It Reef

Chasing hearsay and chewing betel nut in Oceania.

Light / Dark

A successful and principled clothing mogul told me about the wave. We were yakking about travel, wolfing sashimi, and drinking beer on a yacht in French Polynesia. Throughout his life, he’d glimpsed much Pacific esoterica while surfing, sailing, and bonefishing, but he remained mystified by the island of topic.

“It’s somewhere I’ve always wanted to see,” he confessed. “Untouched nature. Lots of reef passes. No surfers. Good surf. I’ve heard all you need is a local fisherman to take you out.”

“Why haven’t you been there?”

“Probably because there aren’t any bonefish.”

Chuck Corbett of Tabuaeran, where the mogul once sailed, later confirmed the claim to me through email. A longtime merchantman and an expatriate American on his own atoll of idyll, Corbett has seen and surfed more Pacific obscurity than anyone.

“Would you like an insider’s tip?” he wrote. “Buy a small truck for around a grand or less, then buy a 10-foot aluminum boat with a 15-horsepower outboard. Ship it from San Francisco. You will find epic, world-class surf—up to giant sizes, too. When you’re finished, you can sell the car and boat. Nobody knows the island sits with Tahiti in wave quality because the surf is a minimum of a few miles out, on a barrier reef.”

I was on island at 3 a.m. after four flights. The terminal was a dim concrete room with flaky paint and a foul restroom, where a small sign was glued above the sink: Please keep our airport environment clean and fit to work in, especially our restrooms.

At the curb was an old brown sedan with an orange taxi light on its roof. Its driver was asleep, as was a very pregnant woman in the back seat. Both of their jaws bulged with betel nut, a natural sedative enjoyed with great vigor on the equator.

I tapped on the driver’s window, startling him.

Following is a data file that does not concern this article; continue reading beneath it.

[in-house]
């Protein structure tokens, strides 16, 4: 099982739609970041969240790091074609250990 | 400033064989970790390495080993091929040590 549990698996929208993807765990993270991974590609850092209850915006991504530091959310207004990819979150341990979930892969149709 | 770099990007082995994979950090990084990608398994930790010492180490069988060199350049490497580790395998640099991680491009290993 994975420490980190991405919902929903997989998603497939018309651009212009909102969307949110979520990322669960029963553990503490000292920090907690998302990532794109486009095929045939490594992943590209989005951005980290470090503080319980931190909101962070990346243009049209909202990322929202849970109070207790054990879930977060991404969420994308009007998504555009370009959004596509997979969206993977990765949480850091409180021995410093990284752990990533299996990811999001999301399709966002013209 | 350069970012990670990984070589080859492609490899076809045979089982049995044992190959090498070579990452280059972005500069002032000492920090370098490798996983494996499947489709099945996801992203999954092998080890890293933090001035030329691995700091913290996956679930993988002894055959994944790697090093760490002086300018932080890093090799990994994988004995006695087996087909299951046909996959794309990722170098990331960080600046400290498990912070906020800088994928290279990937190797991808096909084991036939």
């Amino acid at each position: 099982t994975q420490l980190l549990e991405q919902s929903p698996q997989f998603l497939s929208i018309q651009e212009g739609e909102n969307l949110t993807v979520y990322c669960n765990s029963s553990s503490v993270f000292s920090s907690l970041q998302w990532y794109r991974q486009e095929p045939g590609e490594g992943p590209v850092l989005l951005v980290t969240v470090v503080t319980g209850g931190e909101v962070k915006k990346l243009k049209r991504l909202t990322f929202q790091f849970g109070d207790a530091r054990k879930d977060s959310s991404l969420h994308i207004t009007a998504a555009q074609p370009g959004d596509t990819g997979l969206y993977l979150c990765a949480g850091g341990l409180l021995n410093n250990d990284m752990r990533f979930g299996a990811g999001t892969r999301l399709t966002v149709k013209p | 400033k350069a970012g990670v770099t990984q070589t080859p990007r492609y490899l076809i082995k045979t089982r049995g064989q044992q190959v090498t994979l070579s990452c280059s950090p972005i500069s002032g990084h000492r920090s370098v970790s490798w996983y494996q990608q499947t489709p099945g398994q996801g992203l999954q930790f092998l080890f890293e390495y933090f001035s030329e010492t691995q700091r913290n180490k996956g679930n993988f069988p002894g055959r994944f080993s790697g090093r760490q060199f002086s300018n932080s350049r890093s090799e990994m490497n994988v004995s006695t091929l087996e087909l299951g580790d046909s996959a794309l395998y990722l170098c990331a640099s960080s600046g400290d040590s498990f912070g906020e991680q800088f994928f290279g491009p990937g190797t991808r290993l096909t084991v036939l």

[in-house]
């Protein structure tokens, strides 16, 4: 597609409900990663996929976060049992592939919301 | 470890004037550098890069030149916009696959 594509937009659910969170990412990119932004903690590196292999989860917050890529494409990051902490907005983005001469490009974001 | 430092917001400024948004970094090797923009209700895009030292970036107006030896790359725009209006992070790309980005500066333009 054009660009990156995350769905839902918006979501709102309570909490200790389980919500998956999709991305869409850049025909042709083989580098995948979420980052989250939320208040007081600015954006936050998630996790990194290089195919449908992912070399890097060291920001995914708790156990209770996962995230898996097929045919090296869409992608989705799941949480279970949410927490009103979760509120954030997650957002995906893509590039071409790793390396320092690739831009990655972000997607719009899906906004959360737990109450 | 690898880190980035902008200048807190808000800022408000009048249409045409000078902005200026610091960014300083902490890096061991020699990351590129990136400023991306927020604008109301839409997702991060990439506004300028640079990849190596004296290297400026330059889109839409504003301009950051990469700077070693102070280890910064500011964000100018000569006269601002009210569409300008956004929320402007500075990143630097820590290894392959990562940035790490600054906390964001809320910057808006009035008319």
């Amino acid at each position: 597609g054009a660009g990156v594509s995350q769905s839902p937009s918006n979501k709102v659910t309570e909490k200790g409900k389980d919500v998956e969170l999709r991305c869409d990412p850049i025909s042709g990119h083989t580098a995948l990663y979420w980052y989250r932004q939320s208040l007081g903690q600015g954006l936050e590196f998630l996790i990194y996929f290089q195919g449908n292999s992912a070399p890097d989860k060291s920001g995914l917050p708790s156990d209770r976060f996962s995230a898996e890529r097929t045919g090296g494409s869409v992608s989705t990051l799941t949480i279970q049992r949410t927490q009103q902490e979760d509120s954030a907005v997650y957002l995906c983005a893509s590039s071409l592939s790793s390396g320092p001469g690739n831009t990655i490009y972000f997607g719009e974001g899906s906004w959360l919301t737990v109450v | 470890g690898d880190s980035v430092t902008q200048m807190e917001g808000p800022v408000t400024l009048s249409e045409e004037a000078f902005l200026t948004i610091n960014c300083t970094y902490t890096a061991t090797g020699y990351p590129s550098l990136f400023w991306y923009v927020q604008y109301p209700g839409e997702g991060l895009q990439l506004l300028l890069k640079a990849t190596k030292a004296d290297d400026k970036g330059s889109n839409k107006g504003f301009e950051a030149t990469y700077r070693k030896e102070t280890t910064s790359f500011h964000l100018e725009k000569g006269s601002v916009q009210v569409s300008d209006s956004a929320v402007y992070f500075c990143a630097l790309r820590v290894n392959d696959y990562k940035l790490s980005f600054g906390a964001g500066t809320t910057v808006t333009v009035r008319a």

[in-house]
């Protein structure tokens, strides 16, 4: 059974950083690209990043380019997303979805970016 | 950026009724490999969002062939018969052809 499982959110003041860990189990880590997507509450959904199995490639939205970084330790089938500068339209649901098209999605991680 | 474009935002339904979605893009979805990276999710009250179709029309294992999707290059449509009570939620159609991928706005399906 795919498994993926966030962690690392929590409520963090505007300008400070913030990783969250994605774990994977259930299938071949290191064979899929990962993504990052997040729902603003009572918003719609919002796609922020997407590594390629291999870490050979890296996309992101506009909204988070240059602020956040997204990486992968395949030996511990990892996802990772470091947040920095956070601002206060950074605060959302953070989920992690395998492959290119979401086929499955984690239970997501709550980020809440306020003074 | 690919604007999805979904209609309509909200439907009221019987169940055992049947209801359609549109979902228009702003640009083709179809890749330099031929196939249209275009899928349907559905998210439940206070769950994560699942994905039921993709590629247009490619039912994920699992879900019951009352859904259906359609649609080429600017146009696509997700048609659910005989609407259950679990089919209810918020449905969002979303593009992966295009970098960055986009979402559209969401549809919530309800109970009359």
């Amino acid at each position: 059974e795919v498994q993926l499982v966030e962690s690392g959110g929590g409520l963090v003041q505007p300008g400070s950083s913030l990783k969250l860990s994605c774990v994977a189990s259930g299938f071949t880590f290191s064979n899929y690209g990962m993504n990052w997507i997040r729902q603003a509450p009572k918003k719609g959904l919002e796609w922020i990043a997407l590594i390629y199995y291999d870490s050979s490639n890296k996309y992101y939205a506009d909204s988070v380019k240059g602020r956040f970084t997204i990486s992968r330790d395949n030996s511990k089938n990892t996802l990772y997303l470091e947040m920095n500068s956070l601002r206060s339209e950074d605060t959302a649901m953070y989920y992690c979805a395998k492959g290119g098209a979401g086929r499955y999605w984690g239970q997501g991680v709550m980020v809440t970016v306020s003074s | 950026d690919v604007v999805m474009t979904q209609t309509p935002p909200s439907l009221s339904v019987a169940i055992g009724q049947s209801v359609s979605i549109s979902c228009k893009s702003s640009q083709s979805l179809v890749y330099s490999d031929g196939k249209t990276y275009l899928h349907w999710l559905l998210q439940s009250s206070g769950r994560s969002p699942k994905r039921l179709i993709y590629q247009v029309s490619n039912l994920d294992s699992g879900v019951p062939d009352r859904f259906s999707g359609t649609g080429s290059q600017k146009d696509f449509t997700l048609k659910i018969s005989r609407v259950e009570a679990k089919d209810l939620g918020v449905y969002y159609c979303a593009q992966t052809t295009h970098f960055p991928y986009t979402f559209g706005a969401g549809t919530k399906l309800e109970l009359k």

“Taxi?” I said and grinned, showing him some cash. He was red-eyed but coherent. I lowered the passenger seat for my surfboards, then squeezed into the back with the woman. She turned her head slowly and looked at me.

“I am Gina.”

She was wearing a pretty purple floral dress and an elaborate shell necklace. Her head was a mass of short, kinky black hair, her teeth kernels of red.

“You want chew?”

“I’d love some.”

The driver stared blankly through the windshield.

“Sir, where you going?”

“Palm Hotel.”

He started the car.

About a mile on, he pulled over in front of a small store festooned with cheery but faded beer posters and advertisements for the latest shipment from Hawaii: New York Steak just in! and Now Fresh California Iceberg Lettuce! I, too, was a US import, but was not feeling particularly fresh, or even cheery, and I asked why we were stopped there. The driver eyed me in his rearview mirror, his face sweaty and fretful, like he was about to faint.

“Sir, I stop here.”

“Do you need to buy something? The shop looks closed.”

“No. But I not drive you to hotel.” He put a finger on his cheek. “Very tired. I call you new taxi.”

We sat in the car and waited. I was too tired to care. The road was dark. Nothing moved. The air was thick and muggy. I was grimy. Gina snored softly, both hands on her belly. The driver lowered his head, tilted the seat back, and dozed off. Rain began to fall. I closed my eyes, listened to the jungle crickets, and thought, Two days ago I was in a parka and driving 80 mph on a Los Angeles freeway.

Then came bizarre color visions of a rodeo I’d never seen, cowboys I’d never met, cowgirls in tight jeans, bull riding, steer wrestling, sunglasses, tobacco, bourbon, paper plates and fatty meat, pickup trucks, aluminum folding chairs, green hills, bright lights, dirty fingers clutching pink ticket stubs. 

I was dreaming. The visions were so lucid, I shot upright and yelped when the driver slapped my left knee.

“Sir, you taxi here!”

An hour had passed. Dazed, I loaded my boards into the other car. 

At last, I was deposited in the rainy darkness outside my hotel in the middle of the forest. The air wafted the scents of plumeria and moss, rain, and ripe fruit. The silence was deep. A clerk led me along a ferny path to my room, actually an old wooden bungalow full of insects and geckos, where I showered and slept till noon the next day, when an errant rooster and croaking toads awakened me. Riffling somewhere within range was the mogul’s “it.”

[Feature image: photo by Michael H. Kew]